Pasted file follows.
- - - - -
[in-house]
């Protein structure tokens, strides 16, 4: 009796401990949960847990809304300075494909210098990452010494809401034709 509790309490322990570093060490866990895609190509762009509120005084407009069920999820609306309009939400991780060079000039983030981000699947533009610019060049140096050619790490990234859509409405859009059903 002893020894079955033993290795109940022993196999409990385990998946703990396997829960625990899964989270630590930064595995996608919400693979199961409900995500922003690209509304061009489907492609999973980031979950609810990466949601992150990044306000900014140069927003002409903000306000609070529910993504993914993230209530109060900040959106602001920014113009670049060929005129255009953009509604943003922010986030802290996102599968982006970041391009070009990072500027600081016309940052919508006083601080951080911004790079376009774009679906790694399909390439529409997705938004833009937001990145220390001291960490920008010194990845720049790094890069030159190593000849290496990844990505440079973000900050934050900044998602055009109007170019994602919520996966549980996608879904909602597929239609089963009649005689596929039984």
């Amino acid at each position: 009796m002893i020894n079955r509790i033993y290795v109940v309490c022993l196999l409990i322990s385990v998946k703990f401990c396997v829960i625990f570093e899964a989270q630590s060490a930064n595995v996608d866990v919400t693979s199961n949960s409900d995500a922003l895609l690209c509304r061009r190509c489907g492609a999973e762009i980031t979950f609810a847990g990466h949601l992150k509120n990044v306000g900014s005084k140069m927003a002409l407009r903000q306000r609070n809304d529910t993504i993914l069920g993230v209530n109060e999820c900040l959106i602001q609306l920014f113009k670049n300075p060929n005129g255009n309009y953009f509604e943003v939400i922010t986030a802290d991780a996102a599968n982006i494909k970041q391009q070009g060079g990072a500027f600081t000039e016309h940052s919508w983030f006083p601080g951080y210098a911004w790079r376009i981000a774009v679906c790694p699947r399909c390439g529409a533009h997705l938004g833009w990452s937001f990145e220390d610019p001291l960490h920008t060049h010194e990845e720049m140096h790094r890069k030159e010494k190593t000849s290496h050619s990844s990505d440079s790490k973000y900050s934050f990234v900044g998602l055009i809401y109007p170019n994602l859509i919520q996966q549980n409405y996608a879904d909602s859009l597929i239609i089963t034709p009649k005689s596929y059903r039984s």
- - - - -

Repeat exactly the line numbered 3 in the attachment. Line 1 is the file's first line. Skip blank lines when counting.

């Amino acid at each position: 009796m002893i020894n079955r509790i033993y290795v109940v309490c022993l196999l409990i322990s385990v998946k703990f401990c396997v829960i625990f570093e899964a989270q630590s060490a930064n595995v996608d866990v919400t693979s199961n949960s409900d995500a922003l895609l690209c509304r061009r190509c489907g492609a999973e762009i980031t979950f609810a847990g990466h949601l992150k509120n990044v306000g900014s005084k140069m927003a002409l407009r903000q306000r609070n809304d529910t993504i993914l069920g993230v209530n109060e999820c900040l959106i602001q609306l920014f113009k670049n300075p060929n005129g255009n309009y953009f509604e943003v939400i922010t986030a802290d991780a996102a599968n982006i494909k970041q391009q070009g060079g990072a500027f600081t000039e016309h940052s919508w983030f006083p601080g951080y210098a911004w790079r376009i981000a774009v679906c790694p699947r399909c390439g529409a533009h997705l938004g833009w990452s937001f990145e220390d610019p001291l960490h920008t060049h010194e990845e720049m140096h790094r890069k030159e010494k190593t000849s290496h050619s990844s990505d440079s790490k973000y900050s934050f990234v900044g998602l055009i809401y109007p170019n994602l859509i919520q996966q549980n409405y996608a879904d909602s859009l597929i239609i089963t034709p009649k005689s596929y059903r039984s």